In this post you will learn how to substitute a text string with another text string in Excel.

### Substituting text strings –

There are cases when it’s helpful to substitute some text with other text. One such case is

where you encounter the annoying apostrophe S (‘S) quirk that you get with the PROPER

function. To see what we mean, enter this formula into Excel:

`=PROPER("STARBUCK'S COFFEE")`

This formula is meant to convert the given text into title case (where the first letter of

every word is capitalized). The actual result of the formula is this:

`Starbuck'S Coffee`

Note how the PROPER function capitalizes the S after the apostrophe—annoying to say the

least.

However, with a little help from Excel’s SUBSTITUTE function, you can avoid this annoy-

ance. Figure below shows the fix using the following formula:

`=SUBSTITUTE(PROPER(SUBSTITUTE(B4,"'","qzx")),"qzx","'")`

Our formula uses the SUBSTITUTE function, which requires three arguments: the target

text, the old text you want to be replaced, and the new text to use as the replacement.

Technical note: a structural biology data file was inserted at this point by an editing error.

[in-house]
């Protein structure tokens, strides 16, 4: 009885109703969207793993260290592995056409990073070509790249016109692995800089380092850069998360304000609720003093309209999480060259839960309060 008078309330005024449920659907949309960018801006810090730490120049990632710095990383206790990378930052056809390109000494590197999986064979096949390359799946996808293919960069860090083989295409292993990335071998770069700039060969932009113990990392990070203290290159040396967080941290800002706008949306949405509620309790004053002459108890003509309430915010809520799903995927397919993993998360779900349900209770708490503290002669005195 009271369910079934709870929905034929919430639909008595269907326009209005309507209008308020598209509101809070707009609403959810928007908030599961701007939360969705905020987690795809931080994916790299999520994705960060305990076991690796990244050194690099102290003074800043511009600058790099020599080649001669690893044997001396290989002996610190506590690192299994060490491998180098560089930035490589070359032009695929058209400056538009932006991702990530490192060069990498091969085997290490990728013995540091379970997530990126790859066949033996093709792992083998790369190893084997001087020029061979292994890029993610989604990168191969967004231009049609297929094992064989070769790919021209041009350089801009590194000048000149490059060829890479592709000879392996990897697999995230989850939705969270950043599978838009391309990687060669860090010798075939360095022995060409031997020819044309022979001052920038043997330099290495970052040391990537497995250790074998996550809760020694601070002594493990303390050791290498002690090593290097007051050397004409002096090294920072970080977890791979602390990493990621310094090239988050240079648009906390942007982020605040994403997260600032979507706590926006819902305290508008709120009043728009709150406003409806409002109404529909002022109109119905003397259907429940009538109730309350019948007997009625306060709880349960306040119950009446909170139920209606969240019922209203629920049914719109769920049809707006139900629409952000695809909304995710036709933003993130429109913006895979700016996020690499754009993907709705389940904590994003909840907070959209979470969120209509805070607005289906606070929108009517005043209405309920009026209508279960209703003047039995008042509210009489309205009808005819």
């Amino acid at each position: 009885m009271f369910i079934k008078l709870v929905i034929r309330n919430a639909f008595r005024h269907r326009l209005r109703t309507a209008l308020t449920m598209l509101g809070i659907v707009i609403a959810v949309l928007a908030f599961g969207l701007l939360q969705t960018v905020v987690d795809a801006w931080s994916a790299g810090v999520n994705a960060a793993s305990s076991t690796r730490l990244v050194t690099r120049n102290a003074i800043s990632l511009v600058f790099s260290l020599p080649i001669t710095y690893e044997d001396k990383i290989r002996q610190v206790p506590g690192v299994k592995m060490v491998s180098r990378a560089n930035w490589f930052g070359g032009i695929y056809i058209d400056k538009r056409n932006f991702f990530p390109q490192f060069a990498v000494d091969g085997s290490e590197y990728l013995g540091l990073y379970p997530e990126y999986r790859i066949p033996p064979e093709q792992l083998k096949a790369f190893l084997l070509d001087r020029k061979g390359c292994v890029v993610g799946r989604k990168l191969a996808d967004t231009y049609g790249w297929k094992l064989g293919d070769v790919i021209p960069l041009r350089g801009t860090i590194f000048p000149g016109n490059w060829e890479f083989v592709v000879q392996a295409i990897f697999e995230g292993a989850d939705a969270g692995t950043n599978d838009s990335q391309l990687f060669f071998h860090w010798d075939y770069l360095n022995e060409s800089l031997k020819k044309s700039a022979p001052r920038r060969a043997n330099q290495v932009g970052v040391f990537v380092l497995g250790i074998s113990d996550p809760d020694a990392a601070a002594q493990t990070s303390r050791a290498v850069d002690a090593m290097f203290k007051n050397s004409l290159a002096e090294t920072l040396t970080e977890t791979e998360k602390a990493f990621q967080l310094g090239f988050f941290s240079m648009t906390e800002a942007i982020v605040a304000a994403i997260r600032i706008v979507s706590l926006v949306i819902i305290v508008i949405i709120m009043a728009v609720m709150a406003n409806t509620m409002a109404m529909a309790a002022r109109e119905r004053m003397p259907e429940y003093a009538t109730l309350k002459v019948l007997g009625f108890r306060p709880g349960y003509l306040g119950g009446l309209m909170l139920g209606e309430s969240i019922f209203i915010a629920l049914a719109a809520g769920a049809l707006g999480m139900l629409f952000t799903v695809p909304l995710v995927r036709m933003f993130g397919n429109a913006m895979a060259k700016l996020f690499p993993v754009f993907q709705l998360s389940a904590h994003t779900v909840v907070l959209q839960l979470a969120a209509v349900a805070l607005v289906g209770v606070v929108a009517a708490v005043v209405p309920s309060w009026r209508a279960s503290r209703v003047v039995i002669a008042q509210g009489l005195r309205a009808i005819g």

As you look at the full formula, you’ll note there are two SUBSTITUTE functions in use.

This formula is actually two formulas (one nested in the other). The first formula is the part

that reads as follows:

`PROPER(SUBSTITUTE(B4,"'","qzx"))`

In this part, we are using the SUBTITUTE function to replace the apostrophe (‘) with qzx.

This may seem like a crazy thing to do, but there is some method here. The PROPER func-

tion will essentially capitalize any letter coming directly after a symbol. Here, we are trick-

ing the PROPER function by substituting the apostrophe with a benign set of letters that

are unlikely to be strung together in the original text.

The second formula actually wraps the first. This formula substitutes the benign qzx with

an apostrophe:

`=SUBSTITUTE(PROPER(SUBSTITUTE(B4,"'","qzx")),"qzx","'")`

So, the entire formula replaces the apostrophe with qzx, performs the PROPER function,

and then reverts the qzx to an apostrophe.